Knockdown, spray down, or trowel down 1/8" Integral pigments; solid, stenciled, or patterned Splatter coat or shallow textured
Stampable 1/4" to 3/4" Integral pigments; stains, tints, and dyes Textured to look like stone, brick, or tile
Self-Leveling 1/4" to 2" Solid or stenciled colors; stains, tints, and dyes Smooth and flat, sawcut, or engraved

Stamped concrete overlay cost

Stamped concrete overlays cost $7 to $15 per square foot for a single pattern or $15 to $20 for more complex designs. Stamped concrete replicates the look of stone (flagstone or cobblestone), brick, natural rock, or tile. A texturized mat or rolling tool imprints a pattern into the wet concrete surface.

Stamped overlays are installed over an existing concrete slab. Pouring a new stamped concrete patio costs $7 to $18 per square foot on average, depending on the number of colors and patterns. Intricate designs for a new installation cost up to $25 per square foot.

Decorative concrete resurfacing cost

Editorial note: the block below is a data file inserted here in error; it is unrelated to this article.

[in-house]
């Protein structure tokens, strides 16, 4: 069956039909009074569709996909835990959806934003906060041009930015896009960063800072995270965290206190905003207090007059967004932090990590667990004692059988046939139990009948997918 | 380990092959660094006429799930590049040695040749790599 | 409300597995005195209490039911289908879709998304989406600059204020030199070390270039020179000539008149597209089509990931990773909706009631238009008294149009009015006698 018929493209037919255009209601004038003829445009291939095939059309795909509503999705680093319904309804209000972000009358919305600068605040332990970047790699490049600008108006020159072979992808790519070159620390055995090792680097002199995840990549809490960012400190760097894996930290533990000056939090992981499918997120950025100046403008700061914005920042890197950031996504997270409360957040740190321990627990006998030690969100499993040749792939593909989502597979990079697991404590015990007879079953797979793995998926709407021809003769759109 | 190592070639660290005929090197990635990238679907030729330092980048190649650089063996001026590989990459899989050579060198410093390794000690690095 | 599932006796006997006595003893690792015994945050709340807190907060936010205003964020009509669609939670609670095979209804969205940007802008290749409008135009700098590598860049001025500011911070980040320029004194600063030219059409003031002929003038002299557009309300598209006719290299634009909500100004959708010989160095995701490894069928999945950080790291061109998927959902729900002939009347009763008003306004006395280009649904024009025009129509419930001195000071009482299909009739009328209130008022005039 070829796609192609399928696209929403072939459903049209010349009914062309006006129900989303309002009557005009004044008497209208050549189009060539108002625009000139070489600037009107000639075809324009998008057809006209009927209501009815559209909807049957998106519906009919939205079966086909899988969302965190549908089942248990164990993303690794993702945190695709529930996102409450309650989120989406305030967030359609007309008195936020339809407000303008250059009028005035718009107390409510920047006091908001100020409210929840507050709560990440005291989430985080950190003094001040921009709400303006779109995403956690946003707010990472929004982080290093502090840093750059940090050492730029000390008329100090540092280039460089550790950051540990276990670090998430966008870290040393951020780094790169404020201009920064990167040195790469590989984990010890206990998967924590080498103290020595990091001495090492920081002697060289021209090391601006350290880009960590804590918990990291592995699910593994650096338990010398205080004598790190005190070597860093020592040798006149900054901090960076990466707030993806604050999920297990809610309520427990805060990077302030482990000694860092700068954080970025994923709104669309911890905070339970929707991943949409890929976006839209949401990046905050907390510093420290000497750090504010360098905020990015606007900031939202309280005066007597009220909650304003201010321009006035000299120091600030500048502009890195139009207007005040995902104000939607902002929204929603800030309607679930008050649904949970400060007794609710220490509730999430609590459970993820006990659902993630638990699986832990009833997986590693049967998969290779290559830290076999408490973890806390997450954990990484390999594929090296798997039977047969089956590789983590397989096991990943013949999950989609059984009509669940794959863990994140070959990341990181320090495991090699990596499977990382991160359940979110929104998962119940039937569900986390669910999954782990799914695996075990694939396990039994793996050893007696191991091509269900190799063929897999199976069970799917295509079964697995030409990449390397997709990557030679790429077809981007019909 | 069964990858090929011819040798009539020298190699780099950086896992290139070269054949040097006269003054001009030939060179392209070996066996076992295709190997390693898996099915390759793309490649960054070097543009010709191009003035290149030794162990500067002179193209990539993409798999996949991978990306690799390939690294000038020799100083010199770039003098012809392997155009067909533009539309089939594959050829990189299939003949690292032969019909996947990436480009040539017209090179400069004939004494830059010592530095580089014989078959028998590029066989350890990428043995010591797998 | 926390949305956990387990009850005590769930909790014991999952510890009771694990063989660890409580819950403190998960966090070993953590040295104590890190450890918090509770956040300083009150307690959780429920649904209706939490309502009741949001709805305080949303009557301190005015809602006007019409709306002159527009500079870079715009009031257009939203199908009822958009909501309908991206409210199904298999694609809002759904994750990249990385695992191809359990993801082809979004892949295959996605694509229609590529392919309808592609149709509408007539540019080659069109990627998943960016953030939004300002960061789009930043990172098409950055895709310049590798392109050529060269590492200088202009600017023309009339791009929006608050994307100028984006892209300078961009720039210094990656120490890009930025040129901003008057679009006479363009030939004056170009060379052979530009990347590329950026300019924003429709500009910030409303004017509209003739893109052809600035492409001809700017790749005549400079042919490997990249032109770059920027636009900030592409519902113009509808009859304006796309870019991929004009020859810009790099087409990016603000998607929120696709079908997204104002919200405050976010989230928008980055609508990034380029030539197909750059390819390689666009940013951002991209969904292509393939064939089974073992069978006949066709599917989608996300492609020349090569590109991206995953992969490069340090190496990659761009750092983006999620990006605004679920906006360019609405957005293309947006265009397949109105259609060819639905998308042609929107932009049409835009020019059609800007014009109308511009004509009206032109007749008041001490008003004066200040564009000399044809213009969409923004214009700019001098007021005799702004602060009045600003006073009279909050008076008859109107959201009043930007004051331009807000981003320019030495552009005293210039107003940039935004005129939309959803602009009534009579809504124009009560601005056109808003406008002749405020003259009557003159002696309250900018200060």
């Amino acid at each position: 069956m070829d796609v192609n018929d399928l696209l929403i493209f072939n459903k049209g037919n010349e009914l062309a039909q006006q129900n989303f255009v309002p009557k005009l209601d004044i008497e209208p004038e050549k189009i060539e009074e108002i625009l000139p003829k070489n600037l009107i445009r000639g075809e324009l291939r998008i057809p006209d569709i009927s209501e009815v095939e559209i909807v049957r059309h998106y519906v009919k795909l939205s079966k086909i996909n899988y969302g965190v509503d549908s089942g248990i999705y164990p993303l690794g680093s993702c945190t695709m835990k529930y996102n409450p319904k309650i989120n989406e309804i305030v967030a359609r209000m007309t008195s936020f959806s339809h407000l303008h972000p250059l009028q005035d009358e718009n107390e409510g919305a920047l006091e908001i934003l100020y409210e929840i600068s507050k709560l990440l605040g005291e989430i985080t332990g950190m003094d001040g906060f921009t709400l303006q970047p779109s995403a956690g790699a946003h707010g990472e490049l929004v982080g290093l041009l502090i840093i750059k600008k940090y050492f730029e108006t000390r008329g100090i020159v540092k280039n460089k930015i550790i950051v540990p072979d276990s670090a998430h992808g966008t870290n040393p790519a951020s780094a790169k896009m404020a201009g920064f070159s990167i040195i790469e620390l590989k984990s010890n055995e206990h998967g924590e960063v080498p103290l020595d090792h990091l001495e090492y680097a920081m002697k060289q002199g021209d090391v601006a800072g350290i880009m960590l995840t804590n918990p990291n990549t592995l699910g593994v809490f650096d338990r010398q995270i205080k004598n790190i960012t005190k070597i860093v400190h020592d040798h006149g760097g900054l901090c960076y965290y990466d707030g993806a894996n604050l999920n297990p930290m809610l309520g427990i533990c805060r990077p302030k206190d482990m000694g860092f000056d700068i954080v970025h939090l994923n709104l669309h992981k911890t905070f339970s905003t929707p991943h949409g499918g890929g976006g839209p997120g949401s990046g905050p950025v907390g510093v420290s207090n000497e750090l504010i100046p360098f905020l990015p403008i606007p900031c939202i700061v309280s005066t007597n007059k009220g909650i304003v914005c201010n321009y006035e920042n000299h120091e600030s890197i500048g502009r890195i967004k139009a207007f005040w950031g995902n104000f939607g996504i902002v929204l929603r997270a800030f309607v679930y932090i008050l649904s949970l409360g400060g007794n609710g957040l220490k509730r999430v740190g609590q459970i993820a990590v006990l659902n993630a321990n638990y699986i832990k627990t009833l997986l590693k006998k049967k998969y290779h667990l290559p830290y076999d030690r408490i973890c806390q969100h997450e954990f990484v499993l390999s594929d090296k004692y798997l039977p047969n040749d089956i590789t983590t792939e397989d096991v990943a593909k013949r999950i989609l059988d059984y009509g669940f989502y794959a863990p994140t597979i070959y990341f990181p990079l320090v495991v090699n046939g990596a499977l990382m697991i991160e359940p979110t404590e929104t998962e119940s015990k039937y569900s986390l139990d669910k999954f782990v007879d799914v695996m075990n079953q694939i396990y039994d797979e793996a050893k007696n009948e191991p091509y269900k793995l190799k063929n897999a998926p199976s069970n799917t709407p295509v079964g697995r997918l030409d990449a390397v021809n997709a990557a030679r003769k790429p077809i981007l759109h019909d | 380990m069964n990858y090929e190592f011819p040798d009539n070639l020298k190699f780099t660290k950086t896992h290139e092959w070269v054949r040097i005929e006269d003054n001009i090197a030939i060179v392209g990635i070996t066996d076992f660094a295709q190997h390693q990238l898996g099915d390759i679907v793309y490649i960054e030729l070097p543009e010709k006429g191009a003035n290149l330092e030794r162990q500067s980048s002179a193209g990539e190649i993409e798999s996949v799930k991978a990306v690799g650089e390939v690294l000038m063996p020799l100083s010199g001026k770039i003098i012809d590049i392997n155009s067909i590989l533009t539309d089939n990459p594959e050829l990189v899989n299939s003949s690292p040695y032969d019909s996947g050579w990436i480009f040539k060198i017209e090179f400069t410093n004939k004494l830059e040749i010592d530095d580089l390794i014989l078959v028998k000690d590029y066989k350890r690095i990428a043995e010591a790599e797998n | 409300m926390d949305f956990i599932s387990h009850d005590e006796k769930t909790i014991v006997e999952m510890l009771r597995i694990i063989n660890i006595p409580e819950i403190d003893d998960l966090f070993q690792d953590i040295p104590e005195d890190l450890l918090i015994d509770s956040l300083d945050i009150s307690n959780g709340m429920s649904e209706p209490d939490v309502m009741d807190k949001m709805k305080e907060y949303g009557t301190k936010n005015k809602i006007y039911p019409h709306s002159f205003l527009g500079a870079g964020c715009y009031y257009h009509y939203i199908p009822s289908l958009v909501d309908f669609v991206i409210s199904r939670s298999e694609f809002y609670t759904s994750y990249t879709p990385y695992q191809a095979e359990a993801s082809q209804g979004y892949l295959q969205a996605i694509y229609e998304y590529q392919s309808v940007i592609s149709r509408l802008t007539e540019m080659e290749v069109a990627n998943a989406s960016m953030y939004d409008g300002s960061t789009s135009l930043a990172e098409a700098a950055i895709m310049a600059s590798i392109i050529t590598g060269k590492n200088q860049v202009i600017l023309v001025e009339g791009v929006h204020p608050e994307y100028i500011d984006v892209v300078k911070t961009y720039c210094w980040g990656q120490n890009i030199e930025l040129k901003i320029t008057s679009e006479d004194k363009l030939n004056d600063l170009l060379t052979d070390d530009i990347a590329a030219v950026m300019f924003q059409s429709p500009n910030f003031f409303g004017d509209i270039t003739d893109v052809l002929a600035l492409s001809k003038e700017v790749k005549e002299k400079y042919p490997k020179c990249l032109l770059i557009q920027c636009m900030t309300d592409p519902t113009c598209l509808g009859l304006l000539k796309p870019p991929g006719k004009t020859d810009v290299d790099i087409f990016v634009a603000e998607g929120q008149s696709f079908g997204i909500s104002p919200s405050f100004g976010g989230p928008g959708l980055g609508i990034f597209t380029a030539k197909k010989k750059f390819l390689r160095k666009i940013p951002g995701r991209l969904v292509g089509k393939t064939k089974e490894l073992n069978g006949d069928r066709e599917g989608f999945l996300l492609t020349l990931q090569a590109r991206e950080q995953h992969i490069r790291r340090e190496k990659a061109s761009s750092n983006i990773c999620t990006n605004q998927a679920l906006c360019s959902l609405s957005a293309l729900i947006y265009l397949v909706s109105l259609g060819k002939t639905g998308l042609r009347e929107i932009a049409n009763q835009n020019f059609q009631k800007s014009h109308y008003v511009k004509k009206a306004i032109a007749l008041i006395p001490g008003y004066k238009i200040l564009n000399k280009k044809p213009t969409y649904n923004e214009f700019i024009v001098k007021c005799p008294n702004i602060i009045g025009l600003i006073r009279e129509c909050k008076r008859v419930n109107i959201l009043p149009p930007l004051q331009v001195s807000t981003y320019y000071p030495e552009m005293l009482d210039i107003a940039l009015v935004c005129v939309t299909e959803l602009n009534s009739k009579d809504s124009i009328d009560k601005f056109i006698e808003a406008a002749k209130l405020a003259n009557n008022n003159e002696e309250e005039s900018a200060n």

Decorative concrete resurfacing costs $6 to $10 per square foot and may include colored stains, dyes, shallow textures, and other design elements. Decorative overlays are thinner and less expensive than stamped overlays.

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Pros and cons of a concrete overlay

Pros and cons of a concrete overlay
Advantages Disadvantages
  • Durable and long-lasting
  • Low maintenance
  • Abrasion and stain resistant
  • Many styles and colors available
  • Makes the surface look new again
  • Cheaper than pouring new concrete
  • Won't fix concrete with major cracks or crumbling
  • Hard on feet and back
  • Retains cold
  • May become slippery when wet
  • Difficult to DIY

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Process to resurface concrete

Concrete resurfacing requires prep work, including cleaning and repairing the existing concrete slab before applying the new overlay. Inadequate surface preparation is the most common cause of cracking and delamination in a new overlay.

Concrete shifts at its expansion joints during season changes, often cracking the overlay above it. Resurfacing is only possible over concrete with stabilized expansion joints and a strong foundation.

1. Power washing